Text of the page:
تنوع بخشی بین المللی همراه با رسید سپرده آمریکایی
|کد مقاله||سال انتشار||تعداد صفحات مقاله انگلیسی||ترجمه فارسی|
|14208||2011||17 صفحه PDF||سفارش دهید|
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Publisher : Elsevier - Science Direct (الزویر - ساینس دایرکت)
Journal : Pacific-Basin Finance Journal, , Volume 19, Issue 1, January 2011, Pages 98-114
The objective of the paper is to analyze whether U.S. investors can achieve diversification benefits from American Depository Receipts (ADRs) beyond what is achievable through investing directly in country indices. Our findings show substitutability between ADRs and country indices in developed region in the late 1990s, whereas the investors need to invest both ADRs and country indices in Latin America and only ADRs in Asian region in recent periods. However, large numbers of ADR issuing countries irrespective of regions show such substitutability between ADRs and country indices. The findings are both statistically and economically significant. We also find time variation in diversification benefits across countries.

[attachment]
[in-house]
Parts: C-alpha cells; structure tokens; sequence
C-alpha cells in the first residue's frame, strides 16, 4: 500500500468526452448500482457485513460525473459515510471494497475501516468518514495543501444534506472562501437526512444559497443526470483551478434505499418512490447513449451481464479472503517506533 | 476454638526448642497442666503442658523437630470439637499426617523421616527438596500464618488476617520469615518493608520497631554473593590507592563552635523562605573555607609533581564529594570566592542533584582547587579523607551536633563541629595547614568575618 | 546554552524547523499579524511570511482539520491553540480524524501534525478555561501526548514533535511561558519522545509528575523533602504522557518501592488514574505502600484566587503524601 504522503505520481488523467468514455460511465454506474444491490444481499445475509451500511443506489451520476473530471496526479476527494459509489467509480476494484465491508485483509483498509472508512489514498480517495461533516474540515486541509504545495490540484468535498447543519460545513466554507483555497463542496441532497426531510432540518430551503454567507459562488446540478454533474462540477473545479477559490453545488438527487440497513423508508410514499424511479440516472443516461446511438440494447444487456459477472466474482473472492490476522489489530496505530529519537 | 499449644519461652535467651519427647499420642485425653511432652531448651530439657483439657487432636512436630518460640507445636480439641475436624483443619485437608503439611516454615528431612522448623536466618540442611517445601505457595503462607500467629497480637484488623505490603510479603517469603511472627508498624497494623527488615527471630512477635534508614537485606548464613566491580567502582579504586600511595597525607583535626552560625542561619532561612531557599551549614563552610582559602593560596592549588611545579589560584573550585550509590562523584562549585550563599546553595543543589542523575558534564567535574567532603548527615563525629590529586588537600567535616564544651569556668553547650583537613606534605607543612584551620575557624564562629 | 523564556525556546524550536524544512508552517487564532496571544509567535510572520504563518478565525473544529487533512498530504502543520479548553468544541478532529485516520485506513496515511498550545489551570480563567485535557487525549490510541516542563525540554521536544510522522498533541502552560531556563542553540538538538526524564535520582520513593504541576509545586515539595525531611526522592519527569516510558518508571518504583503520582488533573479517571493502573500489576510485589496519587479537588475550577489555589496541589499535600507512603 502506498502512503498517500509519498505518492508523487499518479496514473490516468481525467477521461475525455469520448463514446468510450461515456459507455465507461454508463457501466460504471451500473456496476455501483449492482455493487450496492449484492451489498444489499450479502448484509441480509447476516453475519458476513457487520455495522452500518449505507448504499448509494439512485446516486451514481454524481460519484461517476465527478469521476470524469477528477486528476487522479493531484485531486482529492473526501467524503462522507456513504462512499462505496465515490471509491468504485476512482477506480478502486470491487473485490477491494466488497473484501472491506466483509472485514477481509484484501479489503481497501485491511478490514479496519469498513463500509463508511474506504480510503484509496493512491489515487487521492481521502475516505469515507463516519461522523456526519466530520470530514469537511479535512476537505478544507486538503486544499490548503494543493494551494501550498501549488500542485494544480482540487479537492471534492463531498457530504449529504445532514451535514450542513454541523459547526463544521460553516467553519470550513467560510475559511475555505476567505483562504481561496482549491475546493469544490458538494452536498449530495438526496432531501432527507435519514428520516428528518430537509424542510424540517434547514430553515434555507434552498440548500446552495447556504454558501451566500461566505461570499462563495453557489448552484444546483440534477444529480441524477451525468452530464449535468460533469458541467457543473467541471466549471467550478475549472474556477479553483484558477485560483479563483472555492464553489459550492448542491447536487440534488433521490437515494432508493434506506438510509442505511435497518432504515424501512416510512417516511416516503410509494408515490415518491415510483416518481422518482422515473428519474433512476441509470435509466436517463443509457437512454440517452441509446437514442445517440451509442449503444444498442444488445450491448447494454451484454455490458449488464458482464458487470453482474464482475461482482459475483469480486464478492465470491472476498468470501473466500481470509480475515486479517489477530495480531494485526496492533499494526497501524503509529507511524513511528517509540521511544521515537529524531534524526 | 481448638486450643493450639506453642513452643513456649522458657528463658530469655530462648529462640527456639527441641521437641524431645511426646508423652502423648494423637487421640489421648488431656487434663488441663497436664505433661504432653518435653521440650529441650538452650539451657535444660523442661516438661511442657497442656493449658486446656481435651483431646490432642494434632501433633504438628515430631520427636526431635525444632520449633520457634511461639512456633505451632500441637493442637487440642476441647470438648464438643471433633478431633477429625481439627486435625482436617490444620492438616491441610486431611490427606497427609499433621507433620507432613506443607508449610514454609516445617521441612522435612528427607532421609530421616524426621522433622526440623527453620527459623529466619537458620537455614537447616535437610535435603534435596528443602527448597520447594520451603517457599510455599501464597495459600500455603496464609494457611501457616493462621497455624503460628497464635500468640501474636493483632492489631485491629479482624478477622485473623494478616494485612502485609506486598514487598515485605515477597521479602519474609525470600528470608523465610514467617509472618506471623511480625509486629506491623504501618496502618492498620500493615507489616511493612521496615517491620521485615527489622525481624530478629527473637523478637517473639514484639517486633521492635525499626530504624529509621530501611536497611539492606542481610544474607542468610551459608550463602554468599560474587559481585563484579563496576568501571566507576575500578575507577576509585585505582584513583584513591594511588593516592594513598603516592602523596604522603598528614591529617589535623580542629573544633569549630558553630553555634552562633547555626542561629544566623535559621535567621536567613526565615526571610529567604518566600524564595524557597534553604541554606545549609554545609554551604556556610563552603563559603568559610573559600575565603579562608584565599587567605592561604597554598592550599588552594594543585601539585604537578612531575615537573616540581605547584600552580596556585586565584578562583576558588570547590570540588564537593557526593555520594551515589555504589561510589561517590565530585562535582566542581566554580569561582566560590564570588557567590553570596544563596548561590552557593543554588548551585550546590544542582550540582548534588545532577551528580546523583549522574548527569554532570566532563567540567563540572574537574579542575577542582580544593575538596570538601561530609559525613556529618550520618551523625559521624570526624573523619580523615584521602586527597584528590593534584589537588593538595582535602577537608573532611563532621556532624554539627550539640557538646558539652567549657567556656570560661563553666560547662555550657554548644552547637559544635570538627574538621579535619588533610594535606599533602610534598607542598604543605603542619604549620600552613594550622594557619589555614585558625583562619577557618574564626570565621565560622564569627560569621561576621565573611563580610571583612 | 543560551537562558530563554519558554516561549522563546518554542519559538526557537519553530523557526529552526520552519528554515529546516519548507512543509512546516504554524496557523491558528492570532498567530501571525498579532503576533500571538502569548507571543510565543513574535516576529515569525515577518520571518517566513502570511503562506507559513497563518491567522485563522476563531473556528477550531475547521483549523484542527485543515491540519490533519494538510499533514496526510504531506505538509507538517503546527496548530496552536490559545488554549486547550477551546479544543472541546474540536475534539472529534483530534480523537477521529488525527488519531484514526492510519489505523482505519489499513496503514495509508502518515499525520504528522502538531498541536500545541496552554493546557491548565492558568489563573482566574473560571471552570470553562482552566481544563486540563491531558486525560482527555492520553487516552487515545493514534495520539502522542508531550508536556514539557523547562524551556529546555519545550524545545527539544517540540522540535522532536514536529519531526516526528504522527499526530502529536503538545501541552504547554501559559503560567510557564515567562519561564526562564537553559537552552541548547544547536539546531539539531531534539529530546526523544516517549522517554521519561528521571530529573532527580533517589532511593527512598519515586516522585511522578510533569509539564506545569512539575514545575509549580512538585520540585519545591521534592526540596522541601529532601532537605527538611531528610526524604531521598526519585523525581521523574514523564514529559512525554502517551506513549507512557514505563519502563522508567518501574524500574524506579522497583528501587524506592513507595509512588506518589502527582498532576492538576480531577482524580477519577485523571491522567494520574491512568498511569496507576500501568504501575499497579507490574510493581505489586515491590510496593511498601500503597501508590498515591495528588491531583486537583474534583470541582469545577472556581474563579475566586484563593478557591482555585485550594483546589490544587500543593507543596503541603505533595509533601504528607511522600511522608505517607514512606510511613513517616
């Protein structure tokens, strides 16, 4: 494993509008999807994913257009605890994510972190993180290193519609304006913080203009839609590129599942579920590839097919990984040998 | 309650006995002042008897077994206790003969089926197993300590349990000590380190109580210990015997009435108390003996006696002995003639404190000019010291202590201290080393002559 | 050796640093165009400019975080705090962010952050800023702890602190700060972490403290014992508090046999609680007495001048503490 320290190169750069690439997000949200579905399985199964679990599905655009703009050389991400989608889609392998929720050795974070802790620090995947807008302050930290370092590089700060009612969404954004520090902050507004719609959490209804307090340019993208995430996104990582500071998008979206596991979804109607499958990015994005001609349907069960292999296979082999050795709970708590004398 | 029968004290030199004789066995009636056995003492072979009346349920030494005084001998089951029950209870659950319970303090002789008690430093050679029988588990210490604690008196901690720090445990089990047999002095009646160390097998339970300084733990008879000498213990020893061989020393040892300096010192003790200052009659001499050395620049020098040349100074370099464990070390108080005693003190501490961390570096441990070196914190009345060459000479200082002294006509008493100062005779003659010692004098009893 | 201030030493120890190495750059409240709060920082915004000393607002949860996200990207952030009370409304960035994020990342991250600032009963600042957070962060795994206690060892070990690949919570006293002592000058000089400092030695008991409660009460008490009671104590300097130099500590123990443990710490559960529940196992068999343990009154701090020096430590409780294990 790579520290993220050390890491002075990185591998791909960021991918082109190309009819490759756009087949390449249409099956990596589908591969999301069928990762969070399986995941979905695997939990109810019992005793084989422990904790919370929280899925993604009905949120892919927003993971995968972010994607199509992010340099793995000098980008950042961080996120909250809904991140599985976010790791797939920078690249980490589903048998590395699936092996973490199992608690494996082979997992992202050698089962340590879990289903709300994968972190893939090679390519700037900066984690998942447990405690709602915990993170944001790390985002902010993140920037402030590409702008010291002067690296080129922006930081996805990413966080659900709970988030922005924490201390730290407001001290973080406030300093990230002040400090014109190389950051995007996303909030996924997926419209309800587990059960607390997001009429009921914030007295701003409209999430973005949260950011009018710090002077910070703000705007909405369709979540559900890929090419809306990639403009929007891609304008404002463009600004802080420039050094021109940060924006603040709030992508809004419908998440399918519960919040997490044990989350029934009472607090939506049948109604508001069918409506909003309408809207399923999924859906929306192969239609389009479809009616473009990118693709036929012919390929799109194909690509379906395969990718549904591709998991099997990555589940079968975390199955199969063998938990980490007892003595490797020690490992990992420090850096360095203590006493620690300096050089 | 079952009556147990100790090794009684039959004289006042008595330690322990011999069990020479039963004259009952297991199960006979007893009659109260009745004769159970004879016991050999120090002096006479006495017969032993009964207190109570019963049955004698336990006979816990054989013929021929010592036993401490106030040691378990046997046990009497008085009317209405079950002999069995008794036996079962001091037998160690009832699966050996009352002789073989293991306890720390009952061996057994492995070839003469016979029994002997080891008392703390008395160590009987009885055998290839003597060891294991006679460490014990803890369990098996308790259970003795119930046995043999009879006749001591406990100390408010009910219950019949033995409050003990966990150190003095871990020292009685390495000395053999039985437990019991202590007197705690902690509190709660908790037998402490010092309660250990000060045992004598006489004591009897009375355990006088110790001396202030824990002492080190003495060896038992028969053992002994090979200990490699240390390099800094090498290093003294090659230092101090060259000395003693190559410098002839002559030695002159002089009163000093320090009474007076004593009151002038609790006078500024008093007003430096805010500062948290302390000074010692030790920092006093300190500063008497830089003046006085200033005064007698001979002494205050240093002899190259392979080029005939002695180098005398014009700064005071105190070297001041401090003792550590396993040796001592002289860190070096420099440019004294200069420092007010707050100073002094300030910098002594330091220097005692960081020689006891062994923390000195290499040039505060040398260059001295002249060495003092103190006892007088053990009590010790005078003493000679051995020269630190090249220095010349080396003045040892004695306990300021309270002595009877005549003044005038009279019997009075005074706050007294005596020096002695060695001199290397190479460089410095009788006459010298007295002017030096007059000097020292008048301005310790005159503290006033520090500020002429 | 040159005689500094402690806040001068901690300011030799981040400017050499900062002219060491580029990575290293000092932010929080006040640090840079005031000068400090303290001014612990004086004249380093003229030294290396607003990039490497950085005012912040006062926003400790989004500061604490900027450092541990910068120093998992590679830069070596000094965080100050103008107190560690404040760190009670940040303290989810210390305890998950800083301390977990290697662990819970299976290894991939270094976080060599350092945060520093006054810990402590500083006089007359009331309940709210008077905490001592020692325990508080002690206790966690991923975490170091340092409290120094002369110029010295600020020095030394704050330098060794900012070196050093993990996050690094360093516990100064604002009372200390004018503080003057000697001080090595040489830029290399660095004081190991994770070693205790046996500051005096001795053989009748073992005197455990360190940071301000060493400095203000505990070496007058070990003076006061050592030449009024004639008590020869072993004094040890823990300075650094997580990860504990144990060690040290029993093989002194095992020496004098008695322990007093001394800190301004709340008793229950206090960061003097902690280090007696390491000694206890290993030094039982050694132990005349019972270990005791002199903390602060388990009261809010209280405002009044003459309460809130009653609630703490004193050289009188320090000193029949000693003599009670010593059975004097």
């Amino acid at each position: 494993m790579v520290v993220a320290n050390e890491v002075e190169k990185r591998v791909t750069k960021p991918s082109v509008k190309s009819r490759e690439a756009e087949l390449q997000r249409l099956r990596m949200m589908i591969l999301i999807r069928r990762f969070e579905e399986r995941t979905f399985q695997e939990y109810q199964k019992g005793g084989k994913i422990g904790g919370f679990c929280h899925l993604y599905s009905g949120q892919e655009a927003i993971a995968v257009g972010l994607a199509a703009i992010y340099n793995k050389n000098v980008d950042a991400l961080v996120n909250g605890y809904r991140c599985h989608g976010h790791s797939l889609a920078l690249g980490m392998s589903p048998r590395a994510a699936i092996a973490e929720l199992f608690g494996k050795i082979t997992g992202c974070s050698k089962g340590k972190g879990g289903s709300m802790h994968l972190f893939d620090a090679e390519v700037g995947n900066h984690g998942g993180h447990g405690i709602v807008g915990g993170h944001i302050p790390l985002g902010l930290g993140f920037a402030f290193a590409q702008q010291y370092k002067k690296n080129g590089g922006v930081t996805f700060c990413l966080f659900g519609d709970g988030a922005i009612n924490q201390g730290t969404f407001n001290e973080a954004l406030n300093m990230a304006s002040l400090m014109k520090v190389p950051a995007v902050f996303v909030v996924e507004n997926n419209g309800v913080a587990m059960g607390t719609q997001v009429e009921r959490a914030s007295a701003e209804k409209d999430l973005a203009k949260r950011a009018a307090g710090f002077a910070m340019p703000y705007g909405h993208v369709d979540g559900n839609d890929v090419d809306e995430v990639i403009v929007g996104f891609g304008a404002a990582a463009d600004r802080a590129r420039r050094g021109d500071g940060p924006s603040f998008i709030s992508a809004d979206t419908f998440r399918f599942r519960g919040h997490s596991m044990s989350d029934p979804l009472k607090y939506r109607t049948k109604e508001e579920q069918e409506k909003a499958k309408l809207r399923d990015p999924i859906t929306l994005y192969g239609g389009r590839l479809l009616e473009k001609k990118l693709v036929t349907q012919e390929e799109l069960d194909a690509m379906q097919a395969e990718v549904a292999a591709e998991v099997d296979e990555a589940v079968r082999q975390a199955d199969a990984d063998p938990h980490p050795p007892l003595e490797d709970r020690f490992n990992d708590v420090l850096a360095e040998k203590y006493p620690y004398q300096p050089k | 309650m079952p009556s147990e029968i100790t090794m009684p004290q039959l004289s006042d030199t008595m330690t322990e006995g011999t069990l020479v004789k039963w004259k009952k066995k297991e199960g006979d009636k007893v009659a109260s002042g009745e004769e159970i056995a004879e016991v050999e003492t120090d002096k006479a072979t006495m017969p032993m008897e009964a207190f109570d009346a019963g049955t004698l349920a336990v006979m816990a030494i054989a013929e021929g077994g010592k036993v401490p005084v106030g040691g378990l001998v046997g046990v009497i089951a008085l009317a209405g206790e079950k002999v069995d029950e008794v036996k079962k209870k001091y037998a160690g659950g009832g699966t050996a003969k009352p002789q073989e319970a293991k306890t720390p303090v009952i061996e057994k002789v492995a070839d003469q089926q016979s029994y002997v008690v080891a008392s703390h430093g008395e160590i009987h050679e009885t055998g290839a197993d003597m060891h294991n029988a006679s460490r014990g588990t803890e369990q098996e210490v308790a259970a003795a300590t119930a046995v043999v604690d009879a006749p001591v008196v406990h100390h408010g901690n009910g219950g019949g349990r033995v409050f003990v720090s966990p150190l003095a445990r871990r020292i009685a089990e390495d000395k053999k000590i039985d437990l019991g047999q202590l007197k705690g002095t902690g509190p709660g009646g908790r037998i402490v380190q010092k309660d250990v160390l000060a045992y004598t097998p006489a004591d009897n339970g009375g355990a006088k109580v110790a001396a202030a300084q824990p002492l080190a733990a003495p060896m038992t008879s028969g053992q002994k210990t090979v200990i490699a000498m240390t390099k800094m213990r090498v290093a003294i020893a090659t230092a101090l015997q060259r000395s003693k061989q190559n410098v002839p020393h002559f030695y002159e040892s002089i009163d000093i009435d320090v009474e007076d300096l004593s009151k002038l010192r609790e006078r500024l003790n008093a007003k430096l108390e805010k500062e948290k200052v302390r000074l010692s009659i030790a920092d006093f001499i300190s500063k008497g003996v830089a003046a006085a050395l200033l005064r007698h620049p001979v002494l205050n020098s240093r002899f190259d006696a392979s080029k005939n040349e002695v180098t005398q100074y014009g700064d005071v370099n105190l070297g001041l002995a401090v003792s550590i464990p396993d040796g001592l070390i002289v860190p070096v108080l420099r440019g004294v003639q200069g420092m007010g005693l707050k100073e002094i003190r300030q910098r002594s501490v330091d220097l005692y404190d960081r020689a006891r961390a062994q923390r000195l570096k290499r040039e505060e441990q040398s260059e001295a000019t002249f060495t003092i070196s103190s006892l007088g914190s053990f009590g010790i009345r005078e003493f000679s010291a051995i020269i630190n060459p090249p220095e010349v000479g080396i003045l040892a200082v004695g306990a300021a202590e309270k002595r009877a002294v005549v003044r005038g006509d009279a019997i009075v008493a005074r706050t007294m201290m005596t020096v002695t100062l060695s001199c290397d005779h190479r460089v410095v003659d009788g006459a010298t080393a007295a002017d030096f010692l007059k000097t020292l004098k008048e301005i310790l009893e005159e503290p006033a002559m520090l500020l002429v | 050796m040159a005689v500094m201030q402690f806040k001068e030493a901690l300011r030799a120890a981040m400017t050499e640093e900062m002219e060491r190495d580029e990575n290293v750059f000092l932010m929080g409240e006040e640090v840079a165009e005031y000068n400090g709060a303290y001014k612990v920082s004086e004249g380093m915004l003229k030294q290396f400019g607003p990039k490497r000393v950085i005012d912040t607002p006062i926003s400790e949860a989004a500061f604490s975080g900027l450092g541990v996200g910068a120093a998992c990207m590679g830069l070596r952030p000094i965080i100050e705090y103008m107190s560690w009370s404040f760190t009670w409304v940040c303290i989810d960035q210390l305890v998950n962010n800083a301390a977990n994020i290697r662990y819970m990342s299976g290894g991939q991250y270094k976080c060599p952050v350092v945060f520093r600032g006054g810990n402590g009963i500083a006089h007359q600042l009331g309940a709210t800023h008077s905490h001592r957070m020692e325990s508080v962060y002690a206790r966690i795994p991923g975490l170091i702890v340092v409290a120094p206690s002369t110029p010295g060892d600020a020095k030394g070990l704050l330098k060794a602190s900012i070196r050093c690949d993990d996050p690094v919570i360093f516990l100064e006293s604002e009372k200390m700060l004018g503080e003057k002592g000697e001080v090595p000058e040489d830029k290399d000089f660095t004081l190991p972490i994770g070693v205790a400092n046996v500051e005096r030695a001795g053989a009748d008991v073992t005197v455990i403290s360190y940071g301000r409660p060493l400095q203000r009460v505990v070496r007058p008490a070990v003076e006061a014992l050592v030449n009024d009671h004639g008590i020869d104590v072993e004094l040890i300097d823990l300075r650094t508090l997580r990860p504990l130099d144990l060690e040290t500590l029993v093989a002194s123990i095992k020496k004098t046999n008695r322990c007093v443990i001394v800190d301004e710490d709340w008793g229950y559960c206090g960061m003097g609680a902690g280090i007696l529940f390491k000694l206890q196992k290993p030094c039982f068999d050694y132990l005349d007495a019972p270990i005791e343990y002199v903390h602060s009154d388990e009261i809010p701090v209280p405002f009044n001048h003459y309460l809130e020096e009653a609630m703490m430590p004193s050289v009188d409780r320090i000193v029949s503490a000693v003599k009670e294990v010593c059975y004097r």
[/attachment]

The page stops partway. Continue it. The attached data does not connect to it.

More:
With the globalization of capital markets, an increasing number of foreign firms have chosen to enter the U.S. market with the issuance of American Depository Receipts1 (ADRs) in order to broaden the shareholders base, raise additional equity capital by taking advantage of liquidity of U.S. market. Over the last decades the number of foreign firms listed as ADRs in the U.S. market has gone up dramatically. Lins and Strickland (2000), in their study, find that the greater access to external capital markets is an important benefit of a U.S. stock market listing, especially for emerging markets firms. The enlisted foreign firms that are subject to SEC reporting and disclosure requirements reduce informational disadvantages, and agency costs of controlling shareholders due to better protections for firms coming from countries with poor investors' rights. As a result, firms with higher growth opportunities coming from countries with poor investors' rights are valued highly Doidge, Karolyi, and Stulz, 2004). The objective of the present study is to find the diversification potential of ADRs in different regions, and in countries from the perspective of a U.S. investor. Given the opportunity to invest directly in the shares of stocks in the developed (DCs) and emerging (EM) markets, it is interesting to know whether the U.S. investors can potentially gain any benefits by investing in ADRs. It is already well known that U.S. investors can achieve higher gains by investing directly in emerging markets (Harvey, 1995; Bekaert and Urias, 1999; De Santis and Gerald, 1997 and De Santis, 1997). Since ADRs are traded in the U.S. market these have been considered as alternatives to such cross-border investments while ensuring higher diversification benefits. However, a small fraction of these ADRs are, in fact, enlisted on major U.S. exchanges. Most of the ADRs are unlisted, and traded OTC (level I), and they maintain home country accounting standard, and do not require SEC registration. Only level II and level III ADRs are enlisted, and comply with SEC regulations. These ADRs can be considered as the subset of country shares. Moreover, ADRs traded in the U.S. market are mostly big firms in their home countries, and it is likely that they have lower diversification benefits than a typical foreign firm. Solnik (1991) also expressed his doubt on higher diversification from ADRs. As s result we pose this question: can ADRs provide as much diversification gains as the country indices? Most of the studies on ADRs show how combining ADRs with U.S. market or other funds can reduce risk without sacrificing expected returns (Officer and Hoffmeister, 1988 and Wahab and Khandwala, 1993). A number of studies (Choi and Kim, 2000, Kim et al., 2000 and Alaganar and Bhar, 2001) find the determinants of ADR returns in the context of a single or multi-factor models. Jiang (1998) finds that while a combined portfolio of U.S. market and ADRs perform better, any investment decisions intended for long-run cannot assume that ADRs and local market portfolios are substitutes for each other. Bekaert and Urias (1999) conduct a spanning test for closed-end funds, open-end funds, and ADRs of emerging market with a set of benchmark for the period of September 1993 to August 1996, and found the diversification benefits for closed-end funds and ADRs. Errunza, Hogan, and Hung (1999) show the incremental gains in diversification beyond what is achievable from home-made portfolio, and the gains diminish over time. The contribution of the present study is that it shows how the case of diversification with ADRs varies not only across regions over different sample periods but also with the size of ADR markets measured by the number of ADRs irrespective of country of origins. We also explore the possible combination of assets U.S. investors require to hold in different regions and countries with respect to diversification. We also focus on the significance of diversification benefits in a framework of utility based measure of certainty equivalence. In order to see whether diversification benefits are time-varying we employ a new method called wavelet analysis to estimate correlation at different time-scales. We use both regression-based and SDF-based spanning tests rather than standard index models. Unlike the index models, spanning tests are not subject to benchmarking error, as they do not rely on a specific benchmark asset pricing model.2 We find substitutability between ADRs and country indices in developed region in the late 1990s, whereas the investors need to invest both ADRs and country indices in Latin America and only ADRs in Asian region in recent times. However, large numbers of ADRs issuing countries irrespective of regions show such substitutability between ADRs and country indices. The findings are both statistically and economically significant. We also find time variation in diversification benefits across countries.